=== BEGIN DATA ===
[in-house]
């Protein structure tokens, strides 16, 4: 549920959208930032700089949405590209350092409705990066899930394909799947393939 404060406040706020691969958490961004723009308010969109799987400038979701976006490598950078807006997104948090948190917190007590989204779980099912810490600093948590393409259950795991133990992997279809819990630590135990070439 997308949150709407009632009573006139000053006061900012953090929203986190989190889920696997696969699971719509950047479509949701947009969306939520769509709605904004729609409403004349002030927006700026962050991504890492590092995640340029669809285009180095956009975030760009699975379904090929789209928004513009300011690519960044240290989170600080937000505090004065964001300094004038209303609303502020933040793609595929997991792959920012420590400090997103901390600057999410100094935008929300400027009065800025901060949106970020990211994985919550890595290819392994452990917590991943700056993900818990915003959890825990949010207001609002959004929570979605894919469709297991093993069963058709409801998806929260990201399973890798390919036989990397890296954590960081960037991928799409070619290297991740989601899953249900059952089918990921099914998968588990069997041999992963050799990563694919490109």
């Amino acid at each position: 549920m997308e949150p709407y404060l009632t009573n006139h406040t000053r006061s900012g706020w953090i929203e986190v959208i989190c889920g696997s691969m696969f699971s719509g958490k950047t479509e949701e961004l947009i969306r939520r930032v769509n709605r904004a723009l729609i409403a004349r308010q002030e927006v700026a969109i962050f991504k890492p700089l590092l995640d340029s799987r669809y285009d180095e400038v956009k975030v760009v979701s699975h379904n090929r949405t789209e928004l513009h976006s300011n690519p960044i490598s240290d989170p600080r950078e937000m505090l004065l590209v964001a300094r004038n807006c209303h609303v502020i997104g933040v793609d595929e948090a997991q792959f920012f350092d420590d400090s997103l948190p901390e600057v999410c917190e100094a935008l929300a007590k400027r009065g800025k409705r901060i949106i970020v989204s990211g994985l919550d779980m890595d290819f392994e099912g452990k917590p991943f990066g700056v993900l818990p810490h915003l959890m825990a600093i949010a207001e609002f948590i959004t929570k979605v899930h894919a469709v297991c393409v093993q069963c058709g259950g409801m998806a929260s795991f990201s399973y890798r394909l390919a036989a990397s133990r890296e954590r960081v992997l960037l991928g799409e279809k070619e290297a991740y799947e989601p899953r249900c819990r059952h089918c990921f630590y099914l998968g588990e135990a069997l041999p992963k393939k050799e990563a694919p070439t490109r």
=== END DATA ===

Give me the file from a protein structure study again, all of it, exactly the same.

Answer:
[in-house]
């Protein structure tokens, strides 16, 4: 549920959208930032700089949405590209350092409705990066899930394909799947393939 404060406040706020691969958490961004723009308010969109799987400038979701976006490598950078807006997104948090948190917190007590989204779980099912810490600093948590393409259950795991133990992997279809819990630590135990070439 997308949150709407009632009573006139000053006061900012953090929203986190989190889920696997696969699971719509950047479509949701947009969306939520769509709605904004729609409403004349002030927006700026962050991504890492590092995640340029669809285009180095956009975030760009699975379904090929789209928004513009300011690519960044240290989170600080937000505090004065964001300094004038209303609303502020933040793609595929997991792959920012420590400090997103901390600057999410100094935008929300400027009065800025901060949106970020990211994985919550890595290819392994452990917590991943700056993900818990915003959890825990949010207001609002959004929570979605894919469709297991093993069963058709409801998806929260990201399973890798390919036989990397890296954590960081960037991928799409070619290297991740989601899953249900059952089918990921099914998968588990069997041999992963050799990563694919490109």
């Amino acid at each position: 549920m997308e949150p709407y404060l009632t009573n006139h406040t000053r006061s900012g706020w953090i929203e986190v959208i989190c889920g696997s691969m696969f699971s719509g958490k950047t479509e949701e961004l947009i969306r939520r930032v769509n709605r904004a723009l729609i409403a004349r308010q002030e927006v700026a969109i962050f991504k890492p700089l590092l995640d340029s799987r669809y285009d180095e400038v956009k975030v760009v979701s699975h379904n090929r949405t789209e928004l513009h976006s300011n690519p960044i490598s240290d989170p600080r950078e937000m505090l004065l590209v964001a300094r004038n807006c209303h609303v502020i997104g933040v793609d595929e948090a997991q792959f920012f350092d420590d400090s997103l948190p901390e600057v999410c917190e100094a935008l929300a007590k400027r009065g800025k409705r901060i949106i970020v989204s990211g994985l919550d779980m890595d290819f392994e099912g452990k917590p991943f990066g700056v993900l818990p810490h915003l959890m825990a600093i949010a207001e609002f948590i959004t929570k979605v899930h894919a469709v297991c393409v093993q069963c058709g259950g409801m998806a929260s795991f990201s399973y890798r394909l390919a036989a990397s133990r890296e954590r960081v992997l960037l991928g799409e279809k070619e290297a991740y799947e989601p899953r249900c819990r059952h089918c990921f630590y099914l998968g588990e135990a069997l041999p992963k393939k050799e990563a694919p070439t490109r």